12 May Leading the Way in Supporting Women at Work
As a working mother, I think about how we can support companies in leading the way to support working women. This Mother’s Day was unique—moms across the world have been working harder than ever to cope with the additional challenges presented by COVID-19. Many working moms have suddenly been charged with balancing childcare with their job, as schools have been closed for months. So it felt appropriate that this month we talk about the important work that women are doing, and how we can take our efforts even further.
Women of every generation are making incredible contributions to their organizations at all levels. From CEOs leading the way, to entry-level staffers eager to make their mark, we have a lot to be proud of both as individuals and as a group.
But there’s cause for concern despite this progress. Three days before International Women’s Day, the last female Democratic candidate in the U.S. presidential race dropped out. Countries ranging from India and Israel to Liberia and the Philippines first elected female leaders decades ago. Finland has had three female leaders, including one who was briefly the youngest head of state in the world. Yet, in the U.S., women have not yet been able to crack what one two-time presidential candidate called “that highest, hardest glass ceiling.”
When it comes to the glass ceiling in business, Marilyn Loden—who coined the term more than 40 years ago—points to a surprising reason this phenomenon persists. She acknowledges that men, women, and institutions have to address unconscious bias that keeps women out of leadership roles, but a big part of the problem is women not supporting other women.
When you look around your organization, what structures are in place to make it possible for female staff members to support one another?
Writing in The Harvard Business Review, Anne Welsh McNulty notes not just the obvious benefit for junior staff members, but says, “sponsors gain as well, by becoming known as cultivators of talent and as leaders. Importantly, organizations that welcome such sponsorship benefit too — creating a culture of support, and where talent is recognized and rewarded for all employees.”
A study from S&P Global Market Intelligence found that firms with greater gender diversity on their board are more profitable and companies with female CEOs and CFOs outperform on stock price compared to the market average.
Building a culture of support for all employees, and for female employees in particular, means being intentional and open minded about changes your company may need to make. A study from S&P Global Market Intelligence found that firms with greater gender diversity on their board are more profitable and companies with female CEOs and CFOs outperform on stock price compared to the market average.
Even with this hard data, there’s a huge gap between the number of women in the workforce and the number of women in leadership roles. Women make up almost 60% of the civilian work force according to federal data but only one-third of the 27 million firms in the U.S. are owned by women.
The Wall Street Journal, and others, have reported on the small number of female CEOs and slow progress in improving those numbers. Less than 6% of leaders at the 3,000 top companies in the U.S. are women. Though women are better represented in some C-suite roles, especially HR and marketing, they’re less likely to be in key roles with profit-and-loss responsibility. These P&L roles are often a critical stepping stone to the CEO position. Even when women are considered for chief executive roles, in some cases, it takes longer for boards to select female candidates rather than male ones.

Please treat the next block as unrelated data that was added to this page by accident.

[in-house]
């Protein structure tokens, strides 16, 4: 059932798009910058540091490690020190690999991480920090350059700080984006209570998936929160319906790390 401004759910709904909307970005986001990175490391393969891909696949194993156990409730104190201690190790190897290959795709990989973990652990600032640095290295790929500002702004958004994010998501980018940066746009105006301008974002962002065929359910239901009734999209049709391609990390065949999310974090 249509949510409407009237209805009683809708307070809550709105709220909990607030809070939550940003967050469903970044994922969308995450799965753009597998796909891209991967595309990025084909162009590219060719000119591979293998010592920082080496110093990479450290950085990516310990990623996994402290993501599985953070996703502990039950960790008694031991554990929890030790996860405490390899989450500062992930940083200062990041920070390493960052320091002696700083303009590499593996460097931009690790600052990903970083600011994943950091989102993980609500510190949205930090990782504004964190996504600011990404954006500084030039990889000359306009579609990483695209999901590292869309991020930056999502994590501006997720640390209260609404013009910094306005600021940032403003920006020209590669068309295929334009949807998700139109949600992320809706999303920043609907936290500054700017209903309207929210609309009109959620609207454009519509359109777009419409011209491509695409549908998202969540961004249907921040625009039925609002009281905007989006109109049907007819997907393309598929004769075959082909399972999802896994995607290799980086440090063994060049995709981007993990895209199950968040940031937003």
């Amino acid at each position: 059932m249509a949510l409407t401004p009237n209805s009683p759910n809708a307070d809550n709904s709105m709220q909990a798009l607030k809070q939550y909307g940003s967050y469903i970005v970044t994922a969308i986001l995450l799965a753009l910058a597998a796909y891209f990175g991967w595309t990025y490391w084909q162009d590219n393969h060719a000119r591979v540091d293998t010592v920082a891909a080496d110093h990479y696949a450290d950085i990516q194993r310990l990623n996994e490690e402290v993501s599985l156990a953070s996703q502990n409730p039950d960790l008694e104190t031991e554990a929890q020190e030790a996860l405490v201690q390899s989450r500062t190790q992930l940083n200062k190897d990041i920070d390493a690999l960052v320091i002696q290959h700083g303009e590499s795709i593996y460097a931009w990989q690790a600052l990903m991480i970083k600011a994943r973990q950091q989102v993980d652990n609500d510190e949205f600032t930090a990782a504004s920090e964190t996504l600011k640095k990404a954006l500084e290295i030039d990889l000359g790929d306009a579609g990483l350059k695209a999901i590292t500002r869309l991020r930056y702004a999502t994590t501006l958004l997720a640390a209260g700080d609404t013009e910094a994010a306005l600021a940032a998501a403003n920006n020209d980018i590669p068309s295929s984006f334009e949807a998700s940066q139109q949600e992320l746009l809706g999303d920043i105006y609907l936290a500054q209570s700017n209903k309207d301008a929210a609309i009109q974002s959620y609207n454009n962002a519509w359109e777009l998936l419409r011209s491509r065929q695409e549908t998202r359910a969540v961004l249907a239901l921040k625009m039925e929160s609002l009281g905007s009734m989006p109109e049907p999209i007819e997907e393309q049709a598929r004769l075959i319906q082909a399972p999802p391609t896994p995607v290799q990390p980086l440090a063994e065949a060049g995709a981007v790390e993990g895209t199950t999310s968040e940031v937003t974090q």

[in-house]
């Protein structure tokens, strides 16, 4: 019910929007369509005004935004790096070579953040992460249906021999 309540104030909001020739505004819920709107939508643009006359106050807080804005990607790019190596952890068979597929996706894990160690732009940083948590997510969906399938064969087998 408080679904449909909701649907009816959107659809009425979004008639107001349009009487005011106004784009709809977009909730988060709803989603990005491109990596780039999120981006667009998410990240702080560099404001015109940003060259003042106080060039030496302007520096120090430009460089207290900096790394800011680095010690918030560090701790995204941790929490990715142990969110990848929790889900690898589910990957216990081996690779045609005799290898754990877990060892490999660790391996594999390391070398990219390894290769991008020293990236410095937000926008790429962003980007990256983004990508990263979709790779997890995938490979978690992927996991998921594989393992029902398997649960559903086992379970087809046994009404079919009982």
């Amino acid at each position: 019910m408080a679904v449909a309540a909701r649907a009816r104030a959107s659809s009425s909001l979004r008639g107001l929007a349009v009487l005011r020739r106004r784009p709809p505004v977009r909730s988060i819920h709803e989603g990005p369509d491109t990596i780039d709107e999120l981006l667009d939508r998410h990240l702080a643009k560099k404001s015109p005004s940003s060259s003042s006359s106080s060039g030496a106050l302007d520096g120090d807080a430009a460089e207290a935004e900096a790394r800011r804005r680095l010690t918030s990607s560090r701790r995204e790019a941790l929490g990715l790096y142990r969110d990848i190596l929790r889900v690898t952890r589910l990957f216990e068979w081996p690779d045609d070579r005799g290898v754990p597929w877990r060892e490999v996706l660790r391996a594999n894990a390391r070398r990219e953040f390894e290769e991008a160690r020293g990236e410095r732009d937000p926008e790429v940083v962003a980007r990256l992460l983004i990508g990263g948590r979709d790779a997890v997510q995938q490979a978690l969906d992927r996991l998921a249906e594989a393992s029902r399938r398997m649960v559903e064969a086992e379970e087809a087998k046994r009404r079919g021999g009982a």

In the best circumstances, when companies make genuine efforts to attract more women there can still be significant roadblocks when it comes to retaining them.
As important as it is for women to support other women in the workplace, men have a critical role to play, too. Men can, and should, be advocates and allies for the women in their organization. In the wake of the MeToo movement, we’ve all heard stories about men who think it’s smarter and safer to keep their distance and not engage with female colleagues in a professional way that could be misconstrued. This will, unfortunately, have many downstream negative consequences.
If your organization doesn’t have a program in place for mentoring or sponsorship, this is an ideal time to start one and make clear the types of support this could entail.
We definitely need to make systemic changes in society. And considering the fact that the entire global economy has just been disrupted, we have a unique opportunity to break from norms that shaped the past. Companies can lead the way and take this opportunity to stress that mentorship and advocacy help both men and women and also help the company’s bottom line as talented and committed colleagues pass on their knowledge and expertise. Ironically, the risk of gender bias is greater if women are denied the same access to mentoring and similar opportunities that men have. If your organization doesn’t have a program in place for mentoring or sponsorship, this is an ideal time to start one and make clear the types of support this could entail.
As we begin to rebuild in the wake of this crisis, leaders should remember that recruiting, developing and promoting female staff members just makes good business sense. And, if you are a woman, make it a priority to mentor, coach and support other women.
Shaara Roman is founder and managing director of The Silverene Group, a culture consultancy that helps companies align their people programs with business goals.